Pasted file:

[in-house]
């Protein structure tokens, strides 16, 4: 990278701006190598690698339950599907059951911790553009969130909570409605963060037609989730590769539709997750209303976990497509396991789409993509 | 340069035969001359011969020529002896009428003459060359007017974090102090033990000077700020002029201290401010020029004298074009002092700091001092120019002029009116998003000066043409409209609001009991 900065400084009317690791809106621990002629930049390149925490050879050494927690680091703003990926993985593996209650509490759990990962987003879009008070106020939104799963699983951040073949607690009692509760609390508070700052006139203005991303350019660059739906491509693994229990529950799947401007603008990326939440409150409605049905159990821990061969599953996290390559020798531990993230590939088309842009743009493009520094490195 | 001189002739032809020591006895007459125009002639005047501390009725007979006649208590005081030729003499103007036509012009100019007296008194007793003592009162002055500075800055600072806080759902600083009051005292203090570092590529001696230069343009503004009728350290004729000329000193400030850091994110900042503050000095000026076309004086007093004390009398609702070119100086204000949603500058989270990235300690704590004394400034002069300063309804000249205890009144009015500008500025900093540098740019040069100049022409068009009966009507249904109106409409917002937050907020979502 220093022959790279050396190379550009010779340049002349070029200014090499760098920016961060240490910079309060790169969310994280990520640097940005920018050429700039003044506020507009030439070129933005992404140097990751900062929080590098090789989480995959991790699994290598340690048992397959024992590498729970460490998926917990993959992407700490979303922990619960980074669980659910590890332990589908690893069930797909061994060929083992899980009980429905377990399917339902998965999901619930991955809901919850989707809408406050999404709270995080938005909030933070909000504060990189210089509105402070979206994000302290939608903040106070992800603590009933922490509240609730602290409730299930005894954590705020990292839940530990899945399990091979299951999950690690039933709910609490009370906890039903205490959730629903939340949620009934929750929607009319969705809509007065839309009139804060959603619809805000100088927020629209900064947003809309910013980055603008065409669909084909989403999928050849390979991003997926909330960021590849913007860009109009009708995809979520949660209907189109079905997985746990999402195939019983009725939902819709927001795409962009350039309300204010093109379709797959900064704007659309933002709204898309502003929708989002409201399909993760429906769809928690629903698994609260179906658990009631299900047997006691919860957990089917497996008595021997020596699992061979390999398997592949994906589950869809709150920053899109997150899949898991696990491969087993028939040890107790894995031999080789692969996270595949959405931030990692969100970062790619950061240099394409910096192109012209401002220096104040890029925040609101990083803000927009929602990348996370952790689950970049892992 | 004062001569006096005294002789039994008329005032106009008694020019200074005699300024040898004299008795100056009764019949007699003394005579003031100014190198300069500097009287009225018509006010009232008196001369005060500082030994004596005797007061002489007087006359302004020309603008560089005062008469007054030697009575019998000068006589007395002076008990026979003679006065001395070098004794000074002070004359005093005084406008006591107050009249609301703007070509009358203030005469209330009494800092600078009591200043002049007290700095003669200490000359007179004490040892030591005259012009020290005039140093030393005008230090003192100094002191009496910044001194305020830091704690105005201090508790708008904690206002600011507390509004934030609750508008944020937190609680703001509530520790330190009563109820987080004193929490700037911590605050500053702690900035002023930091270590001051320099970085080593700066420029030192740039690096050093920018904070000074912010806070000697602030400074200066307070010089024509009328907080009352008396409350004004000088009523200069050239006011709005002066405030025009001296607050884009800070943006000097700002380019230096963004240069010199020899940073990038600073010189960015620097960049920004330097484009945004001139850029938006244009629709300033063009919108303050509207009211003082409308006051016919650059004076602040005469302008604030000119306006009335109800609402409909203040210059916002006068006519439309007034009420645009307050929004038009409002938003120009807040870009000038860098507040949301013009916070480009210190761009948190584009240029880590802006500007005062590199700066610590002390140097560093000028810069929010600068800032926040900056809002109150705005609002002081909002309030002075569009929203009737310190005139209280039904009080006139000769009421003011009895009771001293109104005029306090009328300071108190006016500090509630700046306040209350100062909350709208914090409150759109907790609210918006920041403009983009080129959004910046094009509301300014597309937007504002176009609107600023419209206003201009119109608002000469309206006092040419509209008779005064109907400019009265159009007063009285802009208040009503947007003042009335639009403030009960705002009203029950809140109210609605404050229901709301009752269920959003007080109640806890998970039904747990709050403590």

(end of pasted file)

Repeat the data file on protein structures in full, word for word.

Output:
[in-house]
């Protein structure tokens, strides 16, 4: 990278701006190598690698339950599907059951911790553009969130909570409605963060037609989730590769539709997750209303976990497509396991789409993509 | 340069035969001359011969020529002896009428003459060359007017974090102090033990000077700020002029201290401010020029004298074009002092700091001092120019002029009116998003000066043409409209609001009991 900065400084009317690791809106621990002629930049390149925490050879050494927690680091703003990926993985593996209650509490759990990962987003879009008070106020939104799963699983951040073949607690009692509760609390508070700052006139203005991303350019660059739906491509693994229990529950799947401007603008990326939440409150409605049905159990821990061969599953996290390559020798531990993230590939088309842009743009493009520094490195 | 001189002739032809020591006895007459125009002639005047501390009725007979006649208590005081030729003499103007036509012009100019007296008194007793003592009162002055500075800055600072806080759902600083009051005292203090570092590529001696230069343009503004009728350290004729000329000193400030850091994110900042503050000095000026076309004086007093004390009398609702070119100086204000949603500058989270990235300690704590004394400034002069300063309804000249205890009144009015500008500025900093540098740019040069100049022409068009009966009507249904109106409409917002937050907020979502 220093022959790279050396190379550009010779340049002349070029200014090499760098920016961060240490910079309060790169969310994280990520640097940005920018050429700039003044506020507009030439070129933005992404140097990751900062929080590098090789989480995959991790699994290598340690048992397959024992590498729970460490998926917990993959992407700490979303922990619960980074669980659910590890332990589908690893069930797909061994060929083992899980009980429905377990399917339902998965999901619930991955809901919850989707809408406050999404709270995080938005909030933070909000504060990189210089509105402070979206994000302290939608903040106070992800603590009933922490509240609730602290409730299930005894954590705020990292839940530990899945399990091979299951999950690690039933709910609490009370906890039903205490959730629903939340949620009934929750929607009319969705809509007065839309009139804060959603619809805000100088927020629209900064947003809309910013980055603008065409669909084909989403999928050849390979991003997926909330960021590849913007860009109009009708995809979520949660209907189109079905997985746990999402195939019983009725939902819709927001795409962009350039309300204010093109379709797959900064704007659309933002709204898309502003929708989002409201399909993760429906769809928690629903698994609260179906658990009631299900047997006691919860957990089917497996008595021997020596699992061979390999398997592949994906589950869809709150920053899109997150899949898991696990491969087993028939040890107790894995031999080789692969996270595949959405931030990692969100970062790619950061240099394409910096192109012209401002220096104040890029925040609101990083803000927009929602990348996370952790689950970049892992 | 004062001569006096005294002789039994008329005032106009008694020019200074005699300024040898004299008795100056009764019949007699003394005579003031100014190198300069500097009287009225018509006010009232008196001369005060500082030994004596005797007061002489007087006359302004020309603008560089005062008469007054030697009575019998000068006589007395002076008990026979003679006065001395070098004794000074002070004359005093005084406008006591107050009249609301703007070509009358203030005469209330009494800092600078009591200043002049007290700095003669200490000359007179004490040892030591005259012009020290005039140093030393005008230090003192100094002191009496910044001194305020830091704690105005201090508790708008904690206002600011507390509004934030609750508008944020937190609680703001509530520790330190009563109820987080004193929490700037911590605050500053702690900035002023930091270590001051320099970085080593700066420029030192740039690096050093920018904070000074912010806070000697602030400074200066307070010089024509009328907080009352008396409350004004000088009523200069050239006011709005002066405030025009001296607050884009800070943006000097700002380019230096963004240069010199020899940073990038600073010189960015620097960049920004330097484009945004001139850029938006244009629709300033063009919108303050509207009211003082409308006051016919650059004076602040005469302008604030000119306006009335109800609402409909203040210059916002006068006519439309007034009420645009307050929004038009409002938003120009807040870009000038860098507040949301013009916070480009210190761009948190584009240029880590802006500007005062590199700066610590002390140097560093000028810069929010600068800032926040900056809002109150705005609002002081909002309030002075569009929203009737310190005139209280039904009080006139000769009421003011009895009771001293109104005029306090009328300071108190006016500090509630700046306040209350100062909350709208914090409150759109907790609210918006920041403009983009080129959004910046094009509301300014597309937007504002176009609107600023419209206003201009119109608002000469309206006092040419509209008779005064109907400019009265159009007063009285802009208040009503947007003042009335639009403030009960705002009203029950809140109210609605404050229901709301009752269920959003007080109640806890998970039904747990709050403590």